According to an Arrhenius law model, data is corrupted by thermal fluctuations that randomly push a bit from its intended state to its complement. The probability P for this to occur is an exponential function of temperature:
P = 1 - exp (-t/τ(T)

where

τ(T) = (1/f0) exp (ΔE/(kBT)
In these equations, τ is the decay time, kB is the Boltzmann constant, T is the absolute temperature, and f0 is the attempt frequency. If just a single atom can change the data state, the attempt frequency can be estimated as the atomic vibration frequency, and this can be as large as 1013 Hz.

Based on these equations, you have a million year memory with an energy barrier of 63 kBT when error correction codes are included.[8] If you want a billion year memory, you need to increase the barrier just a bit, to 70 kBT, which is 1.8 eV at room temperature).[8] In 2013, an international team of scientists from The Netherlands and Germany proposed a billion year memory based on a pattern of tungsten embedded in silicon nitride (Si3N4). Such a memory could be read using by imaging, or by interference of an electron beam (see figure).[8]

Line-type archival WORM memory cells.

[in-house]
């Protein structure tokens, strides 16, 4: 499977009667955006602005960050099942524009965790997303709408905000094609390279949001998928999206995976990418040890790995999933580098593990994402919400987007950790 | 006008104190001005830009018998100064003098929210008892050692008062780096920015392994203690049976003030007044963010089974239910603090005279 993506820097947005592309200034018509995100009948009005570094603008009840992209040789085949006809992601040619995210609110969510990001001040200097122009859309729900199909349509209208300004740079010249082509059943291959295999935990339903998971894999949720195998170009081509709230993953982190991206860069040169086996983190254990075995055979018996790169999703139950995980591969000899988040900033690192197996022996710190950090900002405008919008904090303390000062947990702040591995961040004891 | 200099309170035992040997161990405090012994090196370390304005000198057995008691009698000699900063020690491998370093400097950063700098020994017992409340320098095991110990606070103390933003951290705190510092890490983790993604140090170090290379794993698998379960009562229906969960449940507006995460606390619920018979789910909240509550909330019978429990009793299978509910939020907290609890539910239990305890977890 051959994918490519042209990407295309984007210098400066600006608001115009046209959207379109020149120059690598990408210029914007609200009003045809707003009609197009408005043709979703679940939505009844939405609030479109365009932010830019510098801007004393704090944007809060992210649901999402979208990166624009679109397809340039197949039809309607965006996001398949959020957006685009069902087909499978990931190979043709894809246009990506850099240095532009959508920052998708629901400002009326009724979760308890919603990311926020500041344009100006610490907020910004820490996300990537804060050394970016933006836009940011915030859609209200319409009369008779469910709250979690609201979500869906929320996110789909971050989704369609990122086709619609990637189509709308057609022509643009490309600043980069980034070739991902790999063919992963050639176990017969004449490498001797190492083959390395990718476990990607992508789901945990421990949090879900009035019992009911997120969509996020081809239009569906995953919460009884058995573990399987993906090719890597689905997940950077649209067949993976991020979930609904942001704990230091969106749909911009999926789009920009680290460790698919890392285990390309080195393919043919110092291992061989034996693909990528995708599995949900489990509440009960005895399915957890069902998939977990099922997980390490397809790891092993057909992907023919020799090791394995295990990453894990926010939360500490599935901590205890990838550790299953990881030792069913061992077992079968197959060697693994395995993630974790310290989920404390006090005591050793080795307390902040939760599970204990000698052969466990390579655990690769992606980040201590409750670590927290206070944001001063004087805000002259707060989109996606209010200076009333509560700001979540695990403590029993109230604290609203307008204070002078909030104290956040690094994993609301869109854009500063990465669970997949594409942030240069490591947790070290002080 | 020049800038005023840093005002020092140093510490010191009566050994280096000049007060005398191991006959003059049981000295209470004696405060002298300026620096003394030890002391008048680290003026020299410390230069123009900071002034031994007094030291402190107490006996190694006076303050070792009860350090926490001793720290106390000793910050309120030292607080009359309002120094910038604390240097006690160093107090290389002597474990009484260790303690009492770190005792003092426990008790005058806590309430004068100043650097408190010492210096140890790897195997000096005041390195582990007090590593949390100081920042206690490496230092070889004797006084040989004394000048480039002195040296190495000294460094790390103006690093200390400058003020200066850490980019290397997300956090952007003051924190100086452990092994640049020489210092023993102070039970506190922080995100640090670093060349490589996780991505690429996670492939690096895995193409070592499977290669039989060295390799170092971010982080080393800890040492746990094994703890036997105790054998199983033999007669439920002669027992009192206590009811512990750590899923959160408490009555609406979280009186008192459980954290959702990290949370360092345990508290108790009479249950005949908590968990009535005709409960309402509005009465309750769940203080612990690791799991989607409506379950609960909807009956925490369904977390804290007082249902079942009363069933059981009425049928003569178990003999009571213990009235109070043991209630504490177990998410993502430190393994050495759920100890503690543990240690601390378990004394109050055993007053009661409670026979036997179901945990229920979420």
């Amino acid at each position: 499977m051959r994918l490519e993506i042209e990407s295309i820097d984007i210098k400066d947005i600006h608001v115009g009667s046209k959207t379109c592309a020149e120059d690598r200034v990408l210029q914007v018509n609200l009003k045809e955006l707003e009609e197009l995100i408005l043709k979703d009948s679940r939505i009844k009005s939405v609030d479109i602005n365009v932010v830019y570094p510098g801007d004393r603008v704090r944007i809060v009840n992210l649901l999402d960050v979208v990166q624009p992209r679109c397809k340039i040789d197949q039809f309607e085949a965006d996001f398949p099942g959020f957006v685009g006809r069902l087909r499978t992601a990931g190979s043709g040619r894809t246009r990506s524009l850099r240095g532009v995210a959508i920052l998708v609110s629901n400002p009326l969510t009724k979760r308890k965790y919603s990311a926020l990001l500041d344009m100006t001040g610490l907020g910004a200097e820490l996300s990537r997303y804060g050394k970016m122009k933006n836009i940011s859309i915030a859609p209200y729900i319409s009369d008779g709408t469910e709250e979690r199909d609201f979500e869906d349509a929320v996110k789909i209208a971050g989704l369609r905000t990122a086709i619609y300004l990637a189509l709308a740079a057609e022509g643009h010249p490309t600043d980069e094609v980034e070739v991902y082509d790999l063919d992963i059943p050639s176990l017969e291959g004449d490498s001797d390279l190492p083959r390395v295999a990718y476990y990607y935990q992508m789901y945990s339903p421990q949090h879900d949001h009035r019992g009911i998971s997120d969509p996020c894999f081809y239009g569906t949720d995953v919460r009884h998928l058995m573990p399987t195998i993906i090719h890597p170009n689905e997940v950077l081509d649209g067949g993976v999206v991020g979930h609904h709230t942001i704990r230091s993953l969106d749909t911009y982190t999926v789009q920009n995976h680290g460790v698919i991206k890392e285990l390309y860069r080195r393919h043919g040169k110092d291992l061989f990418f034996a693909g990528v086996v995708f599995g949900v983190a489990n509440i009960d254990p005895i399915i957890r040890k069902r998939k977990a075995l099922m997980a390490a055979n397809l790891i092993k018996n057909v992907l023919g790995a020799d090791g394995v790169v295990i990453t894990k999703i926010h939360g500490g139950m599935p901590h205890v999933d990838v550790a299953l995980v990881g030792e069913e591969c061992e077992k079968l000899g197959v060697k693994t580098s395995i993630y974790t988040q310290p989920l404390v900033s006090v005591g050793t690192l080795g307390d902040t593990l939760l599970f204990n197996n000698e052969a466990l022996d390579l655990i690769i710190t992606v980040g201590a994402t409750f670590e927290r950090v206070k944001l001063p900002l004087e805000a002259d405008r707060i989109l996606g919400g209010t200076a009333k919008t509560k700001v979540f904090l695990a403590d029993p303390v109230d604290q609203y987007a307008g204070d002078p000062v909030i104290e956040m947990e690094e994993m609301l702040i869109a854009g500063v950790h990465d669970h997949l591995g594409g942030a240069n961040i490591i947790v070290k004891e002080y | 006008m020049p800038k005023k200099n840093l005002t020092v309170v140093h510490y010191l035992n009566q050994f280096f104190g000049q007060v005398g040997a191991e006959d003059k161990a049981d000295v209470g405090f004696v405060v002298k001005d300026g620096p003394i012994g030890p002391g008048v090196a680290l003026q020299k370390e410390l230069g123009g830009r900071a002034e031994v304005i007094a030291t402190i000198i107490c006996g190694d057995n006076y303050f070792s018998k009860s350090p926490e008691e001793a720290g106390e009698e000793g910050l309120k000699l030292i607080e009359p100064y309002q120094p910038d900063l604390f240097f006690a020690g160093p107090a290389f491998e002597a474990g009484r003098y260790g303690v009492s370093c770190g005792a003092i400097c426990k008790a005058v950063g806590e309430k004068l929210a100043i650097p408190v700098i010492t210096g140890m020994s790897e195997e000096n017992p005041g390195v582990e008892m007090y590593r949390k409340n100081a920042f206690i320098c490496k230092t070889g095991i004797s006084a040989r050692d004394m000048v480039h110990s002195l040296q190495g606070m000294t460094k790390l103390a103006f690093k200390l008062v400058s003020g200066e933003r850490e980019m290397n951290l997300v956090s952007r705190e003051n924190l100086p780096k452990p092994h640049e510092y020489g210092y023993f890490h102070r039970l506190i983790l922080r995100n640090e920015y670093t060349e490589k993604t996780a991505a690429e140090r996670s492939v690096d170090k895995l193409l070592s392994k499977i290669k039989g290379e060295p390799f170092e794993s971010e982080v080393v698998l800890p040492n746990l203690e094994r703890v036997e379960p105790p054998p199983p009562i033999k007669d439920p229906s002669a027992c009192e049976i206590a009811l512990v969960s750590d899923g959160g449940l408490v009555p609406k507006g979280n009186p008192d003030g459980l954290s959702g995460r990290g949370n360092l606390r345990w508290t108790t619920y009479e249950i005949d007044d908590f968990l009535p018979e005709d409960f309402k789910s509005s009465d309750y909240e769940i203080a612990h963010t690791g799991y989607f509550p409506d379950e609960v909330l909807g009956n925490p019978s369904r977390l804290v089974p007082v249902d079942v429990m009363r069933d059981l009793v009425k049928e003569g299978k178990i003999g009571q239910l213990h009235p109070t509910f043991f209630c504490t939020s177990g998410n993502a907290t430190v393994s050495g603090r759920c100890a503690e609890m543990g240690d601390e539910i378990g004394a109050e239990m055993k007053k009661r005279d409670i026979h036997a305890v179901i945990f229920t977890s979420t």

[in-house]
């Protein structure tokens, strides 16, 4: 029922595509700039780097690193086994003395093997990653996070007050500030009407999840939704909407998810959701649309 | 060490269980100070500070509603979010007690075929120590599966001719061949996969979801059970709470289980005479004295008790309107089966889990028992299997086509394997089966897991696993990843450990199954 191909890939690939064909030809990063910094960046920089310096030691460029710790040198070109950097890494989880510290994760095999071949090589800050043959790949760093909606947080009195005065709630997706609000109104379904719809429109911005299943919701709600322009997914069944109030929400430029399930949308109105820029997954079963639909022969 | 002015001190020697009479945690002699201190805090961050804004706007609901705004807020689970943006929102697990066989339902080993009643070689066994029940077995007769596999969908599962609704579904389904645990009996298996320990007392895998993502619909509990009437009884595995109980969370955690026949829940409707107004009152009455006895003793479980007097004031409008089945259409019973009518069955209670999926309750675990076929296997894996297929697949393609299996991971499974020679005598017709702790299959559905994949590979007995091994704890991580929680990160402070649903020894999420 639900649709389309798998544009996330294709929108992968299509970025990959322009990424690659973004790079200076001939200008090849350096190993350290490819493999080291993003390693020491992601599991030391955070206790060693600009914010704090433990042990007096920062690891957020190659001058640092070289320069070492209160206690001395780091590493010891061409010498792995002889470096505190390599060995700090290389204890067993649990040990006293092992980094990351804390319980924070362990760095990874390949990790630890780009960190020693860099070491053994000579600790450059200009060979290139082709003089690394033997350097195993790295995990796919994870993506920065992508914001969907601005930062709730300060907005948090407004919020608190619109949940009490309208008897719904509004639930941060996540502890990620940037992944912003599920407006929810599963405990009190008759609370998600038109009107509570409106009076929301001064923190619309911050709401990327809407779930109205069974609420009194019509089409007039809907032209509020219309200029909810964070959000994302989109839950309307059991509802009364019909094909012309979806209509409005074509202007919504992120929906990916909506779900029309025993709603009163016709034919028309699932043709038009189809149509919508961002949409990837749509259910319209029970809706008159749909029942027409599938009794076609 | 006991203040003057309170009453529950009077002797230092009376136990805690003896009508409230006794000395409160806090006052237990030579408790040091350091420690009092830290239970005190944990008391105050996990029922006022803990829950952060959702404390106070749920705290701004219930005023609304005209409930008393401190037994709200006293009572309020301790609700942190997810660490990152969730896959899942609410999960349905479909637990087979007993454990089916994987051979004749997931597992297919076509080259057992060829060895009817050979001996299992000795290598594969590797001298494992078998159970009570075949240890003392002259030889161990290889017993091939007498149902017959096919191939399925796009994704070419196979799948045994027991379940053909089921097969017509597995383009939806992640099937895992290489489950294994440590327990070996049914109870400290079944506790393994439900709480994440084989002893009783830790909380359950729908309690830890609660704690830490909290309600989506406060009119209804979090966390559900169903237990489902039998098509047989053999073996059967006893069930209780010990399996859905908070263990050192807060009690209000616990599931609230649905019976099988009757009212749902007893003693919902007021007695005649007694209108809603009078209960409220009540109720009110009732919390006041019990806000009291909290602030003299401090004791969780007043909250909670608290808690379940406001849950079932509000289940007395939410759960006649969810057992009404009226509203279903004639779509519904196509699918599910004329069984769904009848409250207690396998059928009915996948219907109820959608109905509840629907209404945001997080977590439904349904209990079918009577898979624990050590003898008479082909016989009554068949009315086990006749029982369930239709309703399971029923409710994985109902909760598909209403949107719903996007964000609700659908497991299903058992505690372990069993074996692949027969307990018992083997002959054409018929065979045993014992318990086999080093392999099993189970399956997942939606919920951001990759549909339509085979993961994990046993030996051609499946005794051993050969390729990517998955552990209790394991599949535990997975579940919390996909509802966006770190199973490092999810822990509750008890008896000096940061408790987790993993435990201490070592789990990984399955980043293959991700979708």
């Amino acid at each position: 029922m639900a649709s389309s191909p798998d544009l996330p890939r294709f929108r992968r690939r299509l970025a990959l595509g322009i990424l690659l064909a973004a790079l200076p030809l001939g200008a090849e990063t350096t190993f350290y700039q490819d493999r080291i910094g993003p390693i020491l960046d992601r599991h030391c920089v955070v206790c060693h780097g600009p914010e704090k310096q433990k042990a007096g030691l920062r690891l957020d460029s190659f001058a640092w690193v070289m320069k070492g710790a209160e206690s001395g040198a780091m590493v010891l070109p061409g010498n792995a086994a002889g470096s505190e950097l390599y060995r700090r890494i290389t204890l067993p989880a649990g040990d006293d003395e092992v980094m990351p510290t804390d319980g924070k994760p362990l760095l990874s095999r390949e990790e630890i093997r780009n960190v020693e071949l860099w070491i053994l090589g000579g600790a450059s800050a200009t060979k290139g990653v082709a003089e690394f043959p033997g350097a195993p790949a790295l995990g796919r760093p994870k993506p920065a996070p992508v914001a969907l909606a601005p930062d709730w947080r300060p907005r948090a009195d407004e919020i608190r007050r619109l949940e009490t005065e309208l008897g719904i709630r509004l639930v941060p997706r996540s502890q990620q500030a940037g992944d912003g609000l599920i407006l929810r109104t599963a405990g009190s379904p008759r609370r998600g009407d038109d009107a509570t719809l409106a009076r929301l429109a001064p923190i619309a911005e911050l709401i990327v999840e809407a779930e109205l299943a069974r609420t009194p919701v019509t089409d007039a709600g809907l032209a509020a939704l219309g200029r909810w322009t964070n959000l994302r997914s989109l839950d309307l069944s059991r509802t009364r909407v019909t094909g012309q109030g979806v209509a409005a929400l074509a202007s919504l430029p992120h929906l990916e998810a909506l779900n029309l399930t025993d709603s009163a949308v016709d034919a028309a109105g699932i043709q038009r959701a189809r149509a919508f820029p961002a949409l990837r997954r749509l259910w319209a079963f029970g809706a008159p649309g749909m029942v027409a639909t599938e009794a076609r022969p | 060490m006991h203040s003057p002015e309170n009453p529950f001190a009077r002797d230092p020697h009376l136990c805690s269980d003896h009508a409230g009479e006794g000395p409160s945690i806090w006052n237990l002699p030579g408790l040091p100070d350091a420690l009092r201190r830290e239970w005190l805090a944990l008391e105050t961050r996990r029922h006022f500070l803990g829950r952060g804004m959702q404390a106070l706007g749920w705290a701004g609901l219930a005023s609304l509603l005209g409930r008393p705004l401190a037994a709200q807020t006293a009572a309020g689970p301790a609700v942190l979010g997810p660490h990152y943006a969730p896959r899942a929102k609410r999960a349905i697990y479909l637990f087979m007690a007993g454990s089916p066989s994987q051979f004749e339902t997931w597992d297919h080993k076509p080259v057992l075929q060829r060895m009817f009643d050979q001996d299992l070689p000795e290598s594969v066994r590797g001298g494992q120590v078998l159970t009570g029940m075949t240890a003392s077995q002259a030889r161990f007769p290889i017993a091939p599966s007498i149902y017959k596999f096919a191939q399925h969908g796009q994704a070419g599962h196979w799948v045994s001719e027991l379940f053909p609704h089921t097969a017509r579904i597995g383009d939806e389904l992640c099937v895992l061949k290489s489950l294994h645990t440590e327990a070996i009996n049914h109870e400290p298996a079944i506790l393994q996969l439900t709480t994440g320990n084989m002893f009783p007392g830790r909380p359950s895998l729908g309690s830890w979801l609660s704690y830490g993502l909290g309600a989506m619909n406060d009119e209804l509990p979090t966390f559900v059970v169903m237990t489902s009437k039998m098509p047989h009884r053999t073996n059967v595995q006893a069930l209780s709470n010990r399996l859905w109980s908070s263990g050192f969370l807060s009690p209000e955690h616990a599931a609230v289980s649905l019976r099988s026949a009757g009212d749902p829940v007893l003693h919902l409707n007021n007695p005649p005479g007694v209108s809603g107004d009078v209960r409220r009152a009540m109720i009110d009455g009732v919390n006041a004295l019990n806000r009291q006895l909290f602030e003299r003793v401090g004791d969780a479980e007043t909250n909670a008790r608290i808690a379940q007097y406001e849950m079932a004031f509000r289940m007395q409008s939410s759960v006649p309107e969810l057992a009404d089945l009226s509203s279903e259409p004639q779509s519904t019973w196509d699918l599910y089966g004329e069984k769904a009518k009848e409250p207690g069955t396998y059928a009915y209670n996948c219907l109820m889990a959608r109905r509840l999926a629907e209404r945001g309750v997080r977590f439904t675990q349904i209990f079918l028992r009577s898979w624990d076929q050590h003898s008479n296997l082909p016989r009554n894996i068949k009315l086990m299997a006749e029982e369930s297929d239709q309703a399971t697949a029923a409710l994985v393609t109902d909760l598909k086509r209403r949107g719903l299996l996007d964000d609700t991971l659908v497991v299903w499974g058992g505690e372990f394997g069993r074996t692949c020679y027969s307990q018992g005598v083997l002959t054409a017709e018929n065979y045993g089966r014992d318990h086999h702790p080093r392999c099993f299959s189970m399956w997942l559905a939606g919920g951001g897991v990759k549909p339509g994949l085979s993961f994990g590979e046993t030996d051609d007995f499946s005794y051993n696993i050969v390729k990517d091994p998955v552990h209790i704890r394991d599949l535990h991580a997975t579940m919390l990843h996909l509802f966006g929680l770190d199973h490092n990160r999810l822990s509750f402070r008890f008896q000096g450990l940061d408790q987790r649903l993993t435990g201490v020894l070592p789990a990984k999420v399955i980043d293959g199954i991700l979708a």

The tungsten-silicon nitride billion year memory.

There are two possible architectures; transparent (top), in which the substrate is removed, or using interference effects in electron or photon beams.

The creators of this memory caution that "black swan" events would reduce its billion year lifetime. These include "theft, meteor impact or the sun entering the red giant phase."[8]

(Figs. 3 and 4 of ref. 8, via arXiv.[8] Click for larger image.)


There's another method of storing vast quantities of data that's been demonstrated in the past decade; namely, recording the data chemically in DNA. There are about three billion base pairs contained in the 23 chromosome pairs of the human genome, and in 2019 it was reported that the entire 16 GB of the English language Wikipedia has been encoded in DNA. While this is impressive, the longevity of a temperature-sensitive chemical in a test tube is likely far less than the billion year W-Si3N4 memory.

However, DNA is easy to copy, and recent research by a huge international team of scientists from Harvard Medical School (Boston, Massachusetts), the Massachusetts Institute of Technology (Cambridge, Massachusetts), Brandeis University (Waltham, Massachusetts), the Skolkovo Innovation Center (Moscow, Russia), Utrecht University (Utrecht, the Netherlands), and the Tata Institute of Fundamental Research (Bengaluru, India), have increased DNA data permanance by encoding it in living cells of the bacterium, Halobacterium salinarum. Their research is posted in a recent paper on bioRxiv.[10-11]